Theodolite has two types of adjustments—temporary and permanent.
Temporary Adjustments of Theodolite
Theodolite has two types of adjustments—temporary and permanent. Temporary adjustments are to be done at every station the instrument is set up. Permanent adjustments deal with the fundamental lines and their relationships and should be done once in a while to ensure that the instrument is properly adjusted. The funda-mental lines and their desired relationships are explained later in this chapter and the permanent adjustments are explained in detail in Chapter 4. In this section we will discuss temporary adjustments.
The temporary adjustments are the following: (a) setting up and centring,
(b) levelling, (c) focusing the eyepiece, and (d) focusing the objective.
Setting Up and Centring
The following procedure is adopted for this operation.
1. Remove the theodolite from its box carefully and fix it onto a tripod kept over the station where the instrument is to be set up. The tripod legs should be well apart and the telescope should be at a convenient height for sighting.
2. Tie a plumb bob onto the hook provided at the base. If there is no shifting head in the instrument, centre it by adjusting the tripod legs and shifting the instru-ment as a whole to bring the plumb bob over the station mark.
3. To centre the plumb bob, shift the tripod legs radially as well as circumf-erentially. Moving any leg radially shifts the plumb bob in the direction of the leg. This does not affect the level status of the instrument. Moving any leg circumferentially does not appreciably shift the plumb. However, this movement tilts the instrument and affects the level of the plate bubbles. By moving the legs the plumb bob is brought over the station mark at the same time ensuring that the instrument is approximately level. This saves a lot of time for the next operation of levelling.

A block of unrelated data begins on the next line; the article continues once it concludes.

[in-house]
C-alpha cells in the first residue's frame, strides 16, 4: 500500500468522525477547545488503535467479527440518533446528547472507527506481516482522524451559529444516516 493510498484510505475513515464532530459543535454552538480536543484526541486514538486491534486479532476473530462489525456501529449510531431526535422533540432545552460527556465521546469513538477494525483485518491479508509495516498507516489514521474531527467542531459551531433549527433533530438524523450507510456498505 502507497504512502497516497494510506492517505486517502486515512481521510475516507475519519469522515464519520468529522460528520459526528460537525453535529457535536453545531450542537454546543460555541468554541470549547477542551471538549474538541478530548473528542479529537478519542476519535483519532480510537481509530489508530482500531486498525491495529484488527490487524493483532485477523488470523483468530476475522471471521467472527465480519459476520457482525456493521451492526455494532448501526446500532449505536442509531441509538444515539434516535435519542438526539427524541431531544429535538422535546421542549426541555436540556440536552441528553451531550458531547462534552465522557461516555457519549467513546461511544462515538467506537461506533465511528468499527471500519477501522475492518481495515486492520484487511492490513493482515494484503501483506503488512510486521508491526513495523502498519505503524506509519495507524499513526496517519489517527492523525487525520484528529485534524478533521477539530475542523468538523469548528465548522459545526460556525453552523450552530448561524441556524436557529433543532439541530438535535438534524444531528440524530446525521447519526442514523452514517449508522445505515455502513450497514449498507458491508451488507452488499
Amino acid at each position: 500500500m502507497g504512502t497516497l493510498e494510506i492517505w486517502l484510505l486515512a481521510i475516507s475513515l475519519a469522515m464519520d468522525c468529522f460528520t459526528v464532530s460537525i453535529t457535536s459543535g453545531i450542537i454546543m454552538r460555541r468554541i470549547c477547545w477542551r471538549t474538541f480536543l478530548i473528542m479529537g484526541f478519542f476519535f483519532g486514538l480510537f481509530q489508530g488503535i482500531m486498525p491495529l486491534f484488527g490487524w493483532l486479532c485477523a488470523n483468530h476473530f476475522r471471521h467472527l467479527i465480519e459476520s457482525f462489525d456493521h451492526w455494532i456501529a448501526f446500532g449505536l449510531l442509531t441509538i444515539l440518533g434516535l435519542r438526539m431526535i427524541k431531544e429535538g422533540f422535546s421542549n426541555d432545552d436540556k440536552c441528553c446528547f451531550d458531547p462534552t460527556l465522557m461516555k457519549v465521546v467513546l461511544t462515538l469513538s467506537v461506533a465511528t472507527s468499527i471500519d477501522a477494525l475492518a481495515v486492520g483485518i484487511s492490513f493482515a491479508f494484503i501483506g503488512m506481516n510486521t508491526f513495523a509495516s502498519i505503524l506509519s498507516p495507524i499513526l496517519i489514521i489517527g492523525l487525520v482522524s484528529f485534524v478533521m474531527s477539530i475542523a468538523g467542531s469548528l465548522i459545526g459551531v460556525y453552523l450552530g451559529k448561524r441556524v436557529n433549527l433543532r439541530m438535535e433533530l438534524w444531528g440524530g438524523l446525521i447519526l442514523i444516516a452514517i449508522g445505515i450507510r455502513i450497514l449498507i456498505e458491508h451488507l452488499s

4. If the instrument has a shifting head with a clamp, first centre the instrument using legs. Make the final adjustment by loosening the clamp and shifting the head (or the instrument as a whole) to bring the plumb bob over the station mark. In all operations, the starting step should be to first bring the plumb bob very close to the mark and then make the final adjustment using the legs or the shifting head.
After setting up and centring the instrument, levelling is done. Levelling has
be done at every station the instrument is set up. By levelling the instrument, it is ensured that as the instrument is swung about the vertical axis, the horizontal plate moves in a horizontal plane. The instrument may have a three-screw or a four-screw levelling head. The levelling operations differ slightly in these two cases as detailed in the following sections. Most instruments have only one bubble tube, but some instruments have two bubble tubes set at right angles over the plates.
Three-screw levelling head
When the theodolite has a three-screw levelling head, the following procedure is adopted.
1. Swing the theodolite and bring the plate bubble parallel to any two of the foot